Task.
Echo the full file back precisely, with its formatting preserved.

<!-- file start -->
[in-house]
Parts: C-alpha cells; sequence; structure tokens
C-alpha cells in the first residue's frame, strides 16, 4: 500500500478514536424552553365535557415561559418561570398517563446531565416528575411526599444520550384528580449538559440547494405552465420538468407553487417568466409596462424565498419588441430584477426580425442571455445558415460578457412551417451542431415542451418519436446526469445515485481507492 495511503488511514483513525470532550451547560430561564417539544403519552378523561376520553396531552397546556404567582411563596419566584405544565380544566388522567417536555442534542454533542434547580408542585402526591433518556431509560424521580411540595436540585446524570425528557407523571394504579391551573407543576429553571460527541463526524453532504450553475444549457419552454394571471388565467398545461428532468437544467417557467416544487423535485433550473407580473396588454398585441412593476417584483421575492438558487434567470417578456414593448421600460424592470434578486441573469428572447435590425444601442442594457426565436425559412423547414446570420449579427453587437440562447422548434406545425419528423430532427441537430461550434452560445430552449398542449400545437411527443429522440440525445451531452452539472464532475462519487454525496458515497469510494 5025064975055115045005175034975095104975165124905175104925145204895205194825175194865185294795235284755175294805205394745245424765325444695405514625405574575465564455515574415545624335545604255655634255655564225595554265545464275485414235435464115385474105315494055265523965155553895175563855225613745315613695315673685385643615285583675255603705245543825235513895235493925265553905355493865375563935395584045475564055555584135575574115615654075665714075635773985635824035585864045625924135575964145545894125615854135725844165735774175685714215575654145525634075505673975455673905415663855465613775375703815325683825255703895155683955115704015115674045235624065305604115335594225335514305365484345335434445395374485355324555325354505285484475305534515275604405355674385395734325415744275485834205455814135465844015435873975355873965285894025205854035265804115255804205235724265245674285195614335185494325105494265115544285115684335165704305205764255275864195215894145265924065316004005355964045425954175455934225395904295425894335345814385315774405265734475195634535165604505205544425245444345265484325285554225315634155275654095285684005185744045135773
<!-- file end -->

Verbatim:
[in-house]
Parts: C-alpha cells; sequence; structure tokens
C-alpha cells in the first residue's frame, strides 16, 4: 500500500478514536424552553365535557415561559418561570398517563446531565416528575411526599444520550384528580449538559440547494405552465420538468407553487417568466409596462424565498419588441430584477426580425442571455445558415460578457412551417451542431415542451418519436446526469445515485481507492 495511503488511514483513525470532550451547560430561564417539544403519552378523561376520553396531552397546556404567582411563596419566584405544565380544566388522567417536555442534542454533542434547580408542585402526591433518556431509560424521580411540595436540585446524570425528557407523571394504579391551573407543576429553571460527541463526524453532504450553475444549457419552454394571471388565467398545461428532468437544467417557467416544487423535485433550473407580473396588454398585441412593476417584483421575492438558487434567470417578456414593448421600460424592470434578486441573469428572447435590425444601442442594457426565436425559412423547414446570420449579427453587437440562447422548434406545425419528423430532427441537430461550434452560445430552449398542449400545437411527443429522440440525445451531452452539472464532475462519487454525496458515497469510494 5025064975055115045005175034975095104975165124905175104925145204895205194825175194865185294795235284755175294805205394745245424765325444695405514625405574575465564455515574415545624335545604255655634255655564225595554265545464275485414235435464115385474105315494055265523965155553895175563855225613745315613695315673685385643615285583675255603705245543825235513895235493925265553905355493865375563935395584045475564055555584135575574115615654075665714075635773985635824035585864045625924135575964145545894125615854135725844165735774175685714215575654145525634075505673975455673905415663855465613775375703815325683825255703895155683955115704015115674045235624065305604115335594225335514305365484345335434445395374485355324555325354505285484475305534515275604405355674385395734325415744275485834205455814135465844015435873975355873965285894025205854035265804115255804205235724265245674285195614335185494325105494265115544285115684335165704305205764255275864195215894145265924065316004005355964045425954175455934225395904295425894335345814385315774405265734475195634535165604505205544425245444345265484325285554225315634155275654095285684005185744045135773